Saturday, June 23, 2007

The best books to travel with

The Guardian polled a number of eminent authors for their tales about the books they have taken on journeys. Chimamanda Ngozi Adichie reports on reading Balzac's Le Père Goriot on a bus trip in her home country of Nigeria, and later reading Marie-Elena John's novel Unburnable on a flight from New York to Copenhagen; Julian Barnes writes about reading John Updike's "Rabbit" novels on the way to, and then traveling around, America; and Bill Bryson's remembers the two books that bucked him up on a 21-day winter visit to Norway.

There is much more, so read on.

Here's Ian Rankin's entry:

A few years back, my wife and I headed off on a rare holiday without our two sons. My brother-in-law was a diplomat stationed in Nairobi, and we were going to stay with his family for a few days, then embark on a couple of five-day safaris. My wife and elder son had done the same thing the previous year, so I was forewarned: out in the bush, facilities are limited. We would be packing insect-repellent, torches and plenty of batteries. With the prospect of a publess, tellyless two weeks, I started looking for a big fat book to take along. I had the notion of rereading Bleak House, but couldn't find it amid the clutter in my study and was determined not to buy a duplicate copy. Instead, I decided it was time to tackle Tolstoy's War and Peace. The first couple of hundred pages certainly filled the Heathrow-Nairobi flight, but while I enjoyed it, I wasn't so sure about that "greatest ever novel" tag. Tolstoy is good on the upper classes, great at set-pieces, but I found few characters from the lower orders in the story - something separating him straight away from Dickens. Mind you, Dickens wasn't a Count.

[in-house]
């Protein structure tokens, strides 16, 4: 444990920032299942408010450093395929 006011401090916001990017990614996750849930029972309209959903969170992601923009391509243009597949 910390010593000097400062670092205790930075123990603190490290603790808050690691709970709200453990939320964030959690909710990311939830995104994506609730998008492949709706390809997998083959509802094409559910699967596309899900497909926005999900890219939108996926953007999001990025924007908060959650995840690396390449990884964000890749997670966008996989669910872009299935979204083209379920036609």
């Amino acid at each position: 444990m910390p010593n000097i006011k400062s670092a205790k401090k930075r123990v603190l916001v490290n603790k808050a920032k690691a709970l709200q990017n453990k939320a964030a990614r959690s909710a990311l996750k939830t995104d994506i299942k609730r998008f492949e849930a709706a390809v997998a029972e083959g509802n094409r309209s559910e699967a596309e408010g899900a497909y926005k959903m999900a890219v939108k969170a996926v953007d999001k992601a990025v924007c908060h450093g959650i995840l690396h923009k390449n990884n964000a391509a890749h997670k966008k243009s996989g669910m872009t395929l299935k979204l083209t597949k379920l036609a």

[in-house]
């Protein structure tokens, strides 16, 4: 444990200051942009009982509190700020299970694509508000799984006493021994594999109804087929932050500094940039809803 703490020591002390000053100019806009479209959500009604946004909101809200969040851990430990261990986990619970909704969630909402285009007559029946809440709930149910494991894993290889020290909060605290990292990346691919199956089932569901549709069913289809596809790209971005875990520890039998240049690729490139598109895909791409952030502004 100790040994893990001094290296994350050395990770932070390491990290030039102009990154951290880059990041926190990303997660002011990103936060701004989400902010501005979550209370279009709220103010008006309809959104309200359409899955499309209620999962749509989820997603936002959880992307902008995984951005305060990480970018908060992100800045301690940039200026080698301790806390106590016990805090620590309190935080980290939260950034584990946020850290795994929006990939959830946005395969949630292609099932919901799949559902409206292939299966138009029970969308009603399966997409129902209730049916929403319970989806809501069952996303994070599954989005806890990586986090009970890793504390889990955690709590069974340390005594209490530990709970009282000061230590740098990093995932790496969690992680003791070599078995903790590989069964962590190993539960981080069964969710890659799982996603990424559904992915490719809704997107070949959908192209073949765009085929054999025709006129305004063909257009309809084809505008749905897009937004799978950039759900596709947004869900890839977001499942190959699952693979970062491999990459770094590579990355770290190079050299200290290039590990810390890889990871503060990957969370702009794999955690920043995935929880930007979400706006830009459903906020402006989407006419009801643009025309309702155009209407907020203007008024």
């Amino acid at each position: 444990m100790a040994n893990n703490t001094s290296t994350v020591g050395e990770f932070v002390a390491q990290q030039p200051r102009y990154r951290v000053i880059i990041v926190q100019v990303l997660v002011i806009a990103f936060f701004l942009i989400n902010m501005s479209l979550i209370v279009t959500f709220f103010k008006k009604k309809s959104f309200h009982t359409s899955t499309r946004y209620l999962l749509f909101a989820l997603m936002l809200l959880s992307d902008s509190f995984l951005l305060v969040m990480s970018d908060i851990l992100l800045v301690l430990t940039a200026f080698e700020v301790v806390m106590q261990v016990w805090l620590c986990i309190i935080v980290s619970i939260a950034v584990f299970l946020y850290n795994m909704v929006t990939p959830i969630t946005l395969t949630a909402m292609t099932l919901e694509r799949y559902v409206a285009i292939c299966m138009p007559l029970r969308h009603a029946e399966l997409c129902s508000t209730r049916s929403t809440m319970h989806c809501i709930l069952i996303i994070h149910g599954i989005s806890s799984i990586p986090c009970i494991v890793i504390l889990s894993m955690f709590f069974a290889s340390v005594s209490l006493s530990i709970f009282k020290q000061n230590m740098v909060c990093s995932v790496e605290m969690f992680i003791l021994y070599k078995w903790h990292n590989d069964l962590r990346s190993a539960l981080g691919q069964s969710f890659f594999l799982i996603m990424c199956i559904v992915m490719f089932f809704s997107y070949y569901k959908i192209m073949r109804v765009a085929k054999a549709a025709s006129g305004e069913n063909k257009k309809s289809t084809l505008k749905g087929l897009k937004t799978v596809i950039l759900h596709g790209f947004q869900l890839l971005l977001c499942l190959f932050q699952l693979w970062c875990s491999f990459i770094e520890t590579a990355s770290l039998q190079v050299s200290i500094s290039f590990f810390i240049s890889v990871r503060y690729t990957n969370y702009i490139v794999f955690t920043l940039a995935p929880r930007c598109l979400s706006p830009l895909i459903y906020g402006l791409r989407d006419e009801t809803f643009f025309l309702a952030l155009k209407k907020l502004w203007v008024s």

War and Peace really came into its own, however, as we lay down to sweat the night away at sundown. My wife had bought me the sort of torch cyclists sometimes use. It could be attached around the head by a strap. This made it the perfect reading companion. Miranda would get me to read bits aloud, especially the lengthy, realistic descriptions of deep Russian winters and the frostbite suffered by the Napoleonic soldiers. The various tents and lodges we slept in didn't run to air conditioning, but here was a worthwhile alternative. By day we had plenty of adventures and misadventures (the near-submersion of our vehicle in a flood being the least of them), and one evening were left to dine alone at a candlelit dinner-table, interrupted only by the roar of a lion in the near-distance. We retreated to our lodge and I strapped my reading-light on again, ready with the next chapter. By the end of the fortnight I'd finished the book. Probably not many people associate War and Peace with the heart of sweltering Africa, but I do.

--Marshal Zeringue